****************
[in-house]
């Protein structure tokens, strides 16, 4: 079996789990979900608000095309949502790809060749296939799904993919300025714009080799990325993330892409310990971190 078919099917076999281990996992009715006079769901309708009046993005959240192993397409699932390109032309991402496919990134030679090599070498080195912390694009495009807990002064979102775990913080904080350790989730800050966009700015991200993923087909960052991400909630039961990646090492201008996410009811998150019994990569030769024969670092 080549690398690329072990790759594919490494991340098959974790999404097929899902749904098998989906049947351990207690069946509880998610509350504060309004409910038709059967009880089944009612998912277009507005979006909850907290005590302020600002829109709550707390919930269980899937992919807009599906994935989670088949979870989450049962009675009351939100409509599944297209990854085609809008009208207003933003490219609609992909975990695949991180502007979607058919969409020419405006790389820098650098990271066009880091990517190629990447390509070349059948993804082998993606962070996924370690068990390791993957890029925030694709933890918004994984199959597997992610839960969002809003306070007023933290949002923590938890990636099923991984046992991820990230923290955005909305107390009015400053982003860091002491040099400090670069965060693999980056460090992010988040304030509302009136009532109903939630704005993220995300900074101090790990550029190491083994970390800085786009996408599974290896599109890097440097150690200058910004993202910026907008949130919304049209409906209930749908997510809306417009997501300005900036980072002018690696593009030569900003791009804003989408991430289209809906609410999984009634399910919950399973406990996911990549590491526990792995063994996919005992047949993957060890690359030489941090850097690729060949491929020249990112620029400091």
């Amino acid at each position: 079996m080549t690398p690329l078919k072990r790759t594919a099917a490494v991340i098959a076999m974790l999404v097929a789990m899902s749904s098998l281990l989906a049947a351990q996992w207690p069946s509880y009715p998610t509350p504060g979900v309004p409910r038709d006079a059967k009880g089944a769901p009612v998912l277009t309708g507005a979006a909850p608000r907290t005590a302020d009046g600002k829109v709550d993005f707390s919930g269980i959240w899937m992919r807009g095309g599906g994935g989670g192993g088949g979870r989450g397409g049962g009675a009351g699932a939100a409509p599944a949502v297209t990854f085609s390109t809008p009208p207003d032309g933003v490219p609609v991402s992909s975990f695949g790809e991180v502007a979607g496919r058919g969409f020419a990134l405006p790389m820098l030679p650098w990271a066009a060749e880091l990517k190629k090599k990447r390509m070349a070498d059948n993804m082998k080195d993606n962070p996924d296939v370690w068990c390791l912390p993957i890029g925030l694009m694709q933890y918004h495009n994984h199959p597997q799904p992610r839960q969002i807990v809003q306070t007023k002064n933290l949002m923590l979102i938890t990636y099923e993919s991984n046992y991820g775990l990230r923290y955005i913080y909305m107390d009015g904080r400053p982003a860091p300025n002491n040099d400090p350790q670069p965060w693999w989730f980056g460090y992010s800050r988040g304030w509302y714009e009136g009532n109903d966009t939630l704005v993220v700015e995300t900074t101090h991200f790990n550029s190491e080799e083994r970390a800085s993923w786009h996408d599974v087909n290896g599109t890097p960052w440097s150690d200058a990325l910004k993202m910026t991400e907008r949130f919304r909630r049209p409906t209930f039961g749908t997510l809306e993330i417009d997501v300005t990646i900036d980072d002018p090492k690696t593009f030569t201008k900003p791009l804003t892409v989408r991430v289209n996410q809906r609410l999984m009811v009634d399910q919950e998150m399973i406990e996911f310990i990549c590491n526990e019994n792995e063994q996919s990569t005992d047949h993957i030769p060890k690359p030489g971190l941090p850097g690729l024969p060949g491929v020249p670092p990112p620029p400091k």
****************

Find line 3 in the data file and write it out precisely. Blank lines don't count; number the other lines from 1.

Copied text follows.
């Amino acid at each position: 079996m080549t690398p690329l078919k072990r790759t594919a099917a490494v991340i098959a076999m974790l999404v097929a789990m899902s749904s098998l281990l989906a049947a351990q996992w207690p069946s509880y009715p998610t509350p504060g979900v309004p409910r038709d006079a059967k009880g089944a769901p009612v998912l277009t309708g507005a979006a909850p608000r907290t005590a302020d009046g600002k829109v709550d993005f707390s919930g269980i959240w899937m992919r807009g095309g599906g994935g989670g192993g088949g979870r989450g397409g049962g009675a009351g699932a939100a409509p599944a949502v297209t990854f085609s390109t809008p009208p207003d032309g933003v490219p609609v991402s992909s975990f695949g790809e991180v502007a979607g496919r058919g969409f020419a990134l405006p790389m820098l030679p650098w990271a066009a060749e880091l990517k190629k090599k990447r390509m070349a070498d059948n993804m082998k080195d993606n962070p996924d296939v370690w068990c390791l912390p993957i890029g925030l694009m694709q933890y918004h495009n994984h199959p597997q799904p992610r839960q969002i807990v809003q306070t007023k002064n933290l949002m923590l979102i938890t990636y099923e993919s991984n046992y991820g775990l990230r923290y955005i913080y909305m107390d009015g904080r400053p982003a860091p300025n002491n040099d400090p350790q670069p965060w693999w989730f980056g460090y992010s800050r988040g304030w509302y714009e009136g009532n109903d966009t939630l704005v993220v700015e995300t900074t101090h991200f790990n550029s190491e080799e083994r970390a800085s993923w786009h996408d599974v087909n290896g599109t890097p960052w440097s150690d200058a990325l910004k993202m910026t991400e907008r949130f919304r909630r049209p409906t209930f039961g749908t997510l809306e993330i417009d997501v300005t990646i900036d980072d002018p090492k690696t593009f030569t201008k900003p791009l804003t892409v989408r991430v289209n996410q809906r609410l999984m009811v009634d399910q919950e998150m399973i406990e996911f310990i990549c590491n526990e019994n792995e063994q996919s990569t005992d047949h993957i030769p060890k690359p030489g971190l941090p850097g690729l024969p060949g491929v020249p670092p990112p620029p400091k």